Remembering the Rain Day Boys

Every year during the Rain Day celebration, the Waynesburg community takes a moment to remember and honor the brave men of Company K, 110th Infantry, 28th Division who gave the ultimate sacrifice during World War I between July 28 and 29, 1918. The 18 young men are known as our “Rain Day Boys.”

Portraits of Women in Greene

Women in Greene

Take a look into our history as we feature a few of the women that had an impact on Greene County, Pennsylvania. From sisters continuing with their father’s philanthropy to an actress with King Coal roots. Or a colonial settler abducted and returned by Native Americans to Greene County’s first female physician.

2016 Harvest Festival - Reenactment

Celebrating Our Rural History

The Harvest Festival has long been a treasured tradition in Greene County since the museum open its doors in 1971, and those who attend this event while visiting this beautiful part of southwestern Pennsylvania will be treated to a full slate of appealing attractions, such as encampments with reenactors and skirmishes, Native American reenactors, demonstrations, entertainment, retail and food vendors and much, much more.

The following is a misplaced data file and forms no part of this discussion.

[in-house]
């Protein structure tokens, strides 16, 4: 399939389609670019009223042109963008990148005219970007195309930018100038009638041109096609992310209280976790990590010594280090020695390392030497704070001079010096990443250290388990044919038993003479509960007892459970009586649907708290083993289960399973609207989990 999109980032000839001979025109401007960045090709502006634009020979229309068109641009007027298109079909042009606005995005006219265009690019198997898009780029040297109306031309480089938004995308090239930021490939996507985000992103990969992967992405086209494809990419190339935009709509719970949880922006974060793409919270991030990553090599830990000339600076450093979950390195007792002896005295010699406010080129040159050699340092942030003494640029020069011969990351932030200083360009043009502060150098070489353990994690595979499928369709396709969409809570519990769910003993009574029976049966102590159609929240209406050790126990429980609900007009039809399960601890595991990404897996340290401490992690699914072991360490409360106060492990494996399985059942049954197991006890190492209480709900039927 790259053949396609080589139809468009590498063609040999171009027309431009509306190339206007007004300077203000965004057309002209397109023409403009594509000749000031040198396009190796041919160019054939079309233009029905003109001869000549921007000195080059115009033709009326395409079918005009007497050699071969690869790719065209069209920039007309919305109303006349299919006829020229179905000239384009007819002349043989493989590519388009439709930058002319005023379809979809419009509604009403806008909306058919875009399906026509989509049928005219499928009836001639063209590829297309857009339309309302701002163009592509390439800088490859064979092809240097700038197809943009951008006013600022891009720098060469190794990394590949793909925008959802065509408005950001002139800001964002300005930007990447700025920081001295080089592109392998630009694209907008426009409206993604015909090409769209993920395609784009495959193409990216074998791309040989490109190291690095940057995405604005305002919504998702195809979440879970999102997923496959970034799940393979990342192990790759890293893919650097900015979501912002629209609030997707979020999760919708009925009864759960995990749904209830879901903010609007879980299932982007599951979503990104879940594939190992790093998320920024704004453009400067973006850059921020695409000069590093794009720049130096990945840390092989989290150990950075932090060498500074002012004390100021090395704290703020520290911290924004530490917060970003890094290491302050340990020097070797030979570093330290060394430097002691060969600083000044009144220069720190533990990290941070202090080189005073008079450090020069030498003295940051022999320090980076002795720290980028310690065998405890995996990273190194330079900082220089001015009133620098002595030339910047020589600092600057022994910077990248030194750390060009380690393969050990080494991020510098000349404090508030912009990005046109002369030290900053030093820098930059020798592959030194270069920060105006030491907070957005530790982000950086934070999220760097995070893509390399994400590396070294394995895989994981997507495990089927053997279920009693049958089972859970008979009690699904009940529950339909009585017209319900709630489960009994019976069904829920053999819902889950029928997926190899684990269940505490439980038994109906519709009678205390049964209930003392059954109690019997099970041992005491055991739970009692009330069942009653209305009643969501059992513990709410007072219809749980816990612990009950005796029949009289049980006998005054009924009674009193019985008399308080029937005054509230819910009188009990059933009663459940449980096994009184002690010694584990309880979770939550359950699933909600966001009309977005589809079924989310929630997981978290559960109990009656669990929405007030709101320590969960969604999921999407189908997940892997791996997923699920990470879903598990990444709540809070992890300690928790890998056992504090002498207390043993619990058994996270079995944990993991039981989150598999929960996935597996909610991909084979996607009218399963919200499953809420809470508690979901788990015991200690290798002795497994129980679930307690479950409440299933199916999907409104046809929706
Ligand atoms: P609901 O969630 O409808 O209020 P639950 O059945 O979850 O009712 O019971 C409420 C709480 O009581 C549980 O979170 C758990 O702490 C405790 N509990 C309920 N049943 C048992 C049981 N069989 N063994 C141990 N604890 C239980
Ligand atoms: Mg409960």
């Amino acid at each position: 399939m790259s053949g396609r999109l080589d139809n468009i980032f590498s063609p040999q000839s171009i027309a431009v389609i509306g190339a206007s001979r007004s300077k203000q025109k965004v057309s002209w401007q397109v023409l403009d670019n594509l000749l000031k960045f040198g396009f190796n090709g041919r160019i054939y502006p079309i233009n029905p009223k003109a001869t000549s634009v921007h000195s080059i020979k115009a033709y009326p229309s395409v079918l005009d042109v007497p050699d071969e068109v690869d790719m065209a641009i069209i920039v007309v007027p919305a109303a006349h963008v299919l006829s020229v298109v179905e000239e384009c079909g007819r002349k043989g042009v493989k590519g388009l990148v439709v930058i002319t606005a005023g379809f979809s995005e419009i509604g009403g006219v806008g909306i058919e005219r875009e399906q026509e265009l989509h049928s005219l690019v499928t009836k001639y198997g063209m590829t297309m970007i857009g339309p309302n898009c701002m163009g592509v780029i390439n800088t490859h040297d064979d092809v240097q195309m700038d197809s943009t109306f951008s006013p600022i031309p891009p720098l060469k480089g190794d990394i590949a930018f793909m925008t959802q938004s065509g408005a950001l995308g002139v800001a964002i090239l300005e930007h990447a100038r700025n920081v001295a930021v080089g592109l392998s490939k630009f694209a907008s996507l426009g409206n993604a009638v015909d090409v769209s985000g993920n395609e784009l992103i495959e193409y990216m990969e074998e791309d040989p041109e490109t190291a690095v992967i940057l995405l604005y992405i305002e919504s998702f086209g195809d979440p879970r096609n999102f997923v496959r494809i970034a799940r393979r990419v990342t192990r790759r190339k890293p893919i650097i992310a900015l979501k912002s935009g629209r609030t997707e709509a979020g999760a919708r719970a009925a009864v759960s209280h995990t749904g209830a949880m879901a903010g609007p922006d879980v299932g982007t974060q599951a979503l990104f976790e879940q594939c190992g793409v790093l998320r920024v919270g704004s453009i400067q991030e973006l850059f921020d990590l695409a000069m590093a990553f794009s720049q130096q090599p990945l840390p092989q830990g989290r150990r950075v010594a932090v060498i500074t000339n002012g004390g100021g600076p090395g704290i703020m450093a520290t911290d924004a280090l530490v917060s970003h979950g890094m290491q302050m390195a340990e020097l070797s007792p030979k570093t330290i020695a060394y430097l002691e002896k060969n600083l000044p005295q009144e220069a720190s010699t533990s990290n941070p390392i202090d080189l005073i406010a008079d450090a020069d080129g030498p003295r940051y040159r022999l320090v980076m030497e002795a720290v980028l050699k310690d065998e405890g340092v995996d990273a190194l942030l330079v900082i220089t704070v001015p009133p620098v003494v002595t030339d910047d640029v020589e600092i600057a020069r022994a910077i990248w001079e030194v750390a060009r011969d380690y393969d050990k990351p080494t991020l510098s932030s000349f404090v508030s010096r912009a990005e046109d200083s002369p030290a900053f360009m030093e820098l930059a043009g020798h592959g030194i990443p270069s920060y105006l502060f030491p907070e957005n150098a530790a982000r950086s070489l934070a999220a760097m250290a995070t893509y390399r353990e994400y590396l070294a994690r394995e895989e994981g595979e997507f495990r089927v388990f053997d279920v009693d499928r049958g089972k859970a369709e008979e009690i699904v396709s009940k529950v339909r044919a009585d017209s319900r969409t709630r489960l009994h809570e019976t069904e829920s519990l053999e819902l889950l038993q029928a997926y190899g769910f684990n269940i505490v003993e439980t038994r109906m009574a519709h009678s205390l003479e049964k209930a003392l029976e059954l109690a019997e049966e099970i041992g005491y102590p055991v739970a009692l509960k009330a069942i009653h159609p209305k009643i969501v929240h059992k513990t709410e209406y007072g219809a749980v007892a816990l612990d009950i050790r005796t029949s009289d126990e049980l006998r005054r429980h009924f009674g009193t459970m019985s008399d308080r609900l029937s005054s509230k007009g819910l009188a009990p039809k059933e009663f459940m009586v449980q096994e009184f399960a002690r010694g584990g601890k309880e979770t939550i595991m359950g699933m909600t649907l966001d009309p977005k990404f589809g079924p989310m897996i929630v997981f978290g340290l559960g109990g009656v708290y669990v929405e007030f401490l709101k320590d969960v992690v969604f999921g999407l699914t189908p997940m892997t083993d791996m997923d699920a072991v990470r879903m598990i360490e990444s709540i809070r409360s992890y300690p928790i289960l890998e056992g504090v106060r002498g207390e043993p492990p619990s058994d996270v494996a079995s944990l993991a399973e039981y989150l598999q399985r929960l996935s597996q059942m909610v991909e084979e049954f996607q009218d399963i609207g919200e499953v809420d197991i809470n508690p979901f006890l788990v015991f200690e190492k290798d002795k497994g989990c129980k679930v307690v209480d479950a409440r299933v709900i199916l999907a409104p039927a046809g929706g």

History in Greene

Founded in 1796, Greene County was established when Washington County was split as an act of Legislature. That brings over two centuries of history and mystery from the southwestern corner of Pennsylvania. Travel around the County with me as we explore a few historical sites.

Mason Dixon Historical Park

World-Famous Boundary Line

When it comes to taking its place in American history, Greene County is unparalleled. And it’s because of a parallel of latitude that Pennsylvania’s southwestern-most county stands above all others. The famous Mason-Dixon Line, run from 1763-67 by British astronomers and surveyors Charles Mason and Jeremiah Dixon, ends its journey at the edge of Greene County.